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Lydia Gentle, BHP Mitsubishi Alliance (BMA) Engineering Manager, has been recognised for her service to engineering after being awarded a Medal of the Order of Australia (OAM) and named on the Queen's Birthday 2019 Honour's List.
 
Lydia, who has worked in engineering for more than 15 years, was nominated because of her passion and drive to promote the work of engineers around the world, and her efforts towards encouraging the next generation to take up STEM careers.
 
"Engineering is one of the oldest professions in the world however, despite the economic importance of engineers, enrolment in engineering studies is declining and the uptake of women studying engineering has remained stagnant since 2001," Lydia said.
 
"The future of engineering is exciting, never before has there been this level of access to new technologies and the opportunity to turn imaginations into real-world innovative solutions."
 
Lydia grew up on the Atherton Tablelands in regional North Queensland, and was first encouraged to take up Engineering by her Grade 12 maths teacher, a career she had never previously considered.
 
"My parents had both migrated from Italy and had left school in Grade Five, so it was always so important to them that I continued with my education," Lydia said.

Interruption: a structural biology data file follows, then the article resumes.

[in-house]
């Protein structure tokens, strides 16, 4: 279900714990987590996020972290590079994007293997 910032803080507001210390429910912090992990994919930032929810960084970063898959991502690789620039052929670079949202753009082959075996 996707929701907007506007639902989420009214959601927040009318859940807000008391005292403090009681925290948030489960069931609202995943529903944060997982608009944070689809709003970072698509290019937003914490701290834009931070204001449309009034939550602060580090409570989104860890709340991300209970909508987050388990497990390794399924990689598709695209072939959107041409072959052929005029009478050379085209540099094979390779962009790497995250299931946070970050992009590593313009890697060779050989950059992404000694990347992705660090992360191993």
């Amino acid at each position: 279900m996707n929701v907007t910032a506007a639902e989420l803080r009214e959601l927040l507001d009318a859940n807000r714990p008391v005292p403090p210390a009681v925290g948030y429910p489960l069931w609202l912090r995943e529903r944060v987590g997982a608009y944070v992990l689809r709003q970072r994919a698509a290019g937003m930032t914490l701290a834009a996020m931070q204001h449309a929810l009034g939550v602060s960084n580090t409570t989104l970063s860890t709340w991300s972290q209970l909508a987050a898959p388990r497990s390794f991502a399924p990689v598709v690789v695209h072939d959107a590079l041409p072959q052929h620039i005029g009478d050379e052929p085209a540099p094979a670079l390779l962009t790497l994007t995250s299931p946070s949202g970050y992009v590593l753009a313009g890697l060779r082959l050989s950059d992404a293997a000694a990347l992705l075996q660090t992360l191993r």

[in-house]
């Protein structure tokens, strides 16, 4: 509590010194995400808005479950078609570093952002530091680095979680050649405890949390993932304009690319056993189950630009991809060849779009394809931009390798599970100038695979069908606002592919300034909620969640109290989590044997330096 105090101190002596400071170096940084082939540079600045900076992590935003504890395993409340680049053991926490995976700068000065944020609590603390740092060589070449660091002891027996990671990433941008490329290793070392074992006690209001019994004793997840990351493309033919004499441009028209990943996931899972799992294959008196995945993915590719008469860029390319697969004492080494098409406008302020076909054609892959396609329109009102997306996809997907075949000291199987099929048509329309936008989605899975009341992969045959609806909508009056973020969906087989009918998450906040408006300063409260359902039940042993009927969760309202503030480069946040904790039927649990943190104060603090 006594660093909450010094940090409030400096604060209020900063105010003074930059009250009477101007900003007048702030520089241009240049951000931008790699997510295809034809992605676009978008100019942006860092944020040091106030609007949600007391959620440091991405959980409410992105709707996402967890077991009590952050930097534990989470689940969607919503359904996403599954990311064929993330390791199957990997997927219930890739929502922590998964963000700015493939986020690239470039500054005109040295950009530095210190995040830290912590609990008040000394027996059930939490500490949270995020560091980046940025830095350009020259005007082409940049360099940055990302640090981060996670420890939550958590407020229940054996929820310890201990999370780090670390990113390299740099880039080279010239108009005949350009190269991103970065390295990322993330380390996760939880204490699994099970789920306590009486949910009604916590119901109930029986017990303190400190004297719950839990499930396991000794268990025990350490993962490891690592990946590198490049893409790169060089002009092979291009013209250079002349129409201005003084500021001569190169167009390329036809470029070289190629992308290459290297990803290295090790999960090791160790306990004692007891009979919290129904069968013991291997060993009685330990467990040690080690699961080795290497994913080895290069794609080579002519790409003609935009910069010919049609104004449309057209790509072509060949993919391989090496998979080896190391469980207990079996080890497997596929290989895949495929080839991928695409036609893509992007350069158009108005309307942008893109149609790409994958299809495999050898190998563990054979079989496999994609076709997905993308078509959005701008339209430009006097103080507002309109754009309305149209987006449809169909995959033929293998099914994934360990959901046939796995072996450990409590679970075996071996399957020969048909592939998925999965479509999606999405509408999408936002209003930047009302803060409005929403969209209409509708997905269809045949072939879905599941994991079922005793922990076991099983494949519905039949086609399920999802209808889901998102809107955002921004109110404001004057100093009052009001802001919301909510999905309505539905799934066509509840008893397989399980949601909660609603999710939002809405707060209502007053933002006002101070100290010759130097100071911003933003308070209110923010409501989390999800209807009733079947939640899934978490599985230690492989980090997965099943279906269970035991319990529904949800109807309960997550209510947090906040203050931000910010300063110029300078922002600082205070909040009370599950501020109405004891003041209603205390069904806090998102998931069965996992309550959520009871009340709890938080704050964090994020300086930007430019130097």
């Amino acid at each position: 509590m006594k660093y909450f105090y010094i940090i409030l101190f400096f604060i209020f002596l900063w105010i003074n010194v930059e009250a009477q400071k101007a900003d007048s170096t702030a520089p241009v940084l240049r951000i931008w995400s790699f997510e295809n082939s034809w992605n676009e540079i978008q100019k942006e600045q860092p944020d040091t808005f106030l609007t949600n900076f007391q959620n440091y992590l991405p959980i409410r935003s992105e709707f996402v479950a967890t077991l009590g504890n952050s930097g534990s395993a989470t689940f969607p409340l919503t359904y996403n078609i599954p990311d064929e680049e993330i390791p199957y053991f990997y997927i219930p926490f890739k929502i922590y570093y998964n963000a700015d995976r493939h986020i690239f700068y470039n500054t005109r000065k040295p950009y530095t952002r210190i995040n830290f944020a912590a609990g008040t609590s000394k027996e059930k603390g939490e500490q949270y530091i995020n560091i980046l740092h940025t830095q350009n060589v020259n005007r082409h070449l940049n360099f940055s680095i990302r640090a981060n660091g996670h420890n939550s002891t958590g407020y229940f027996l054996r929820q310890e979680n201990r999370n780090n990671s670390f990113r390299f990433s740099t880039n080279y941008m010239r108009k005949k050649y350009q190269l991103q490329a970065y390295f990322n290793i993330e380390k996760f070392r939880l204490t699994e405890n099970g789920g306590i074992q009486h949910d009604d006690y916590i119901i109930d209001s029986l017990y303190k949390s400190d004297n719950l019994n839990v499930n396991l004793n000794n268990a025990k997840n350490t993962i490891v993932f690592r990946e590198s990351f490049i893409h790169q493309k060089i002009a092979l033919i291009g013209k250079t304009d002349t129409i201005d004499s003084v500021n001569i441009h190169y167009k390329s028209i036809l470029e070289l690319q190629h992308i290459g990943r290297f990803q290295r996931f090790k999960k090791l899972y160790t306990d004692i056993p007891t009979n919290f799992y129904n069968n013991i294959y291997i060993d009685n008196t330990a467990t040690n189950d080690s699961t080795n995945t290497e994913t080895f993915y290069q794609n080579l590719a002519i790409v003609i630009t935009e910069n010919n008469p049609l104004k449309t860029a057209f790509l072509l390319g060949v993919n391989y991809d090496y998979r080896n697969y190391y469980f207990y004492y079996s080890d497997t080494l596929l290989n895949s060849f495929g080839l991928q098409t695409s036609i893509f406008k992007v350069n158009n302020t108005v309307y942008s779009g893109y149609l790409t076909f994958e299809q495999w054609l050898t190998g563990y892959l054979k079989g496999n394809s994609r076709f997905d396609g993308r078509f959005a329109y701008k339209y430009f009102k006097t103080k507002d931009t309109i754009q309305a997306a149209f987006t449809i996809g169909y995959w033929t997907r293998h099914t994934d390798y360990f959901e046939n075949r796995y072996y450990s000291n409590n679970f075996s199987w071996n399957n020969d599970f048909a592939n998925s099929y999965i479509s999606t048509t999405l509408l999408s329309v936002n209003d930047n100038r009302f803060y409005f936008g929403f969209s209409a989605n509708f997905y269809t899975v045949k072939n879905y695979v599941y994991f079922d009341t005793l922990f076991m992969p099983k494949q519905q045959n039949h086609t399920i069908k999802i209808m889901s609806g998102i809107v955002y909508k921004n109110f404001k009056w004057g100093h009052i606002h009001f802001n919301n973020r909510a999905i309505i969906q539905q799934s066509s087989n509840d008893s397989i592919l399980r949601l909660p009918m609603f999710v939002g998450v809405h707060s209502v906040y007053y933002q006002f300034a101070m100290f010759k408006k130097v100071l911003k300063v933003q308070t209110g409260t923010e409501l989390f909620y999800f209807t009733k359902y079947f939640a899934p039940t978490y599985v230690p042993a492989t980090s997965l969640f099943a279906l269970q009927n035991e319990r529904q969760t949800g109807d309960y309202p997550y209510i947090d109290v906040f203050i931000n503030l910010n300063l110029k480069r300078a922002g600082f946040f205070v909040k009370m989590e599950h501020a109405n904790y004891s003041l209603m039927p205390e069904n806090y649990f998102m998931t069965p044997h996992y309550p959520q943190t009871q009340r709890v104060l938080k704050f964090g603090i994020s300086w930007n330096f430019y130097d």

"While it's been amazing to work on some of the largest projects in the world, I'm most proud of the work I do to inspire and encourage others to take up engineering."
 
"I hope I have inspired others to join the profession as you cannot be what you cannot see, and the role of engineers often goes unnoticed. I aspire to bring grit and grace to all my undertakings and leave a mark upon the engineering profession."
 
"Engineers have the responsibilities of roads, dams, bridges, buildings and everything in between. They build what the dreamers dream and utilize the products the scientists and inventors have conceptualised." 
 
Lydia currently oversees the BMA Capital Portfolio and delivers all the Earth Moving Equipment across BMA's sites in the Bowen Basin. She hopes that by bringing the work of engineers to light, it will encourage more talented and passionate people to join the profession.
 
"I’d like to use the award of the OAM to help raise awareness that Australia needs to focus on developing and investing in STEM skills and programs, and use it as a platform to continue to promote the importance of engineering in Australia."
 

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